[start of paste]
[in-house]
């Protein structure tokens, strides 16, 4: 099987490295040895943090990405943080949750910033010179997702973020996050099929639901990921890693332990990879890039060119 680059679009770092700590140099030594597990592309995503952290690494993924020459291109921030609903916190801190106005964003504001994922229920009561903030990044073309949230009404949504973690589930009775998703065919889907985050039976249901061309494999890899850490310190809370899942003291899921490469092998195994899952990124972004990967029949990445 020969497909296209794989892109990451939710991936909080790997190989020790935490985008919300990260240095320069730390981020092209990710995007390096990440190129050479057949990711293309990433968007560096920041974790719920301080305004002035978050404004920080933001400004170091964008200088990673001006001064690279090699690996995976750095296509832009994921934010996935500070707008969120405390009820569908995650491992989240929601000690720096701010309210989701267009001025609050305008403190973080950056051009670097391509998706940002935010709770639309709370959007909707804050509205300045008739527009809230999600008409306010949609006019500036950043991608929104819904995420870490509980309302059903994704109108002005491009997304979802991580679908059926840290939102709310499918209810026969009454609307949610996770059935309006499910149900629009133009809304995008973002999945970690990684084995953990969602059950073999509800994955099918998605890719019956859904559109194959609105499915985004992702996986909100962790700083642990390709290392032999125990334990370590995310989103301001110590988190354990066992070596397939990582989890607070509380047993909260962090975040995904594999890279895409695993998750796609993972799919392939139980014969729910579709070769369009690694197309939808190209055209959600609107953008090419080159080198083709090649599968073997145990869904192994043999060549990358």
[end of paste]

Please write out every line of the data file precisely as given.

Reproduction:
[in-house]
């Protein structure tokens, strides 16, 4: 099987490295040895943090990405943080949750910033010179997702973020996050099929639901990921890693332990990879890039060119 680059679009770092700590140099030594597990592309995503952290690494993924020459291109921030609903916190801190106005964003504001994922229920009561903030990044073309949230009404949504973690589930009775998703065919889907985050039976249901061309494999890899850490310190809370899942003291899921490469092998195994899952990124972004990967029949990445 020969497909296209794989892109990451939710991936909080790997190989020790935490985008919300990260240095320069730390981020092209990710995007390096990440190129050479057949990711293309990433968007560096920041974790719920301080305004002035978050404004920080933001400004170091964008200088990673001006001064690279090699690996995976750095296509832009994921934010996935500070707008969120405390009820569908995650491992989240929601000690720096701010309210989701267009001025609050305008403190973080950056051009670097391509998706940002935010709770639309709370959007909707804050509205300045008739527009809230999600008409306010949609006019500036950043991608929104819904995420870490509980309302059903994704109108002005491009997304979802991580679908059926840290939102709310499918209810026969009454609307949610996770059935309006499910149900629009133009809304995008973002999945970690990684084995953990969602059950073999509800994955099918998605890719019956859904559109194959609105499915985004992702996986909100962790700083642990390709290392032999125990334990370590995310989103301001110590988190354990066992070596397939990582989890607070509380047993909260962090975040995904594999890279895409695993998750796609993972799919392939139980014969729910579709070769369009690694197309939808190209055209959600609107953008090419080159080198083709090649599968073997145990869904192994043999060549990358």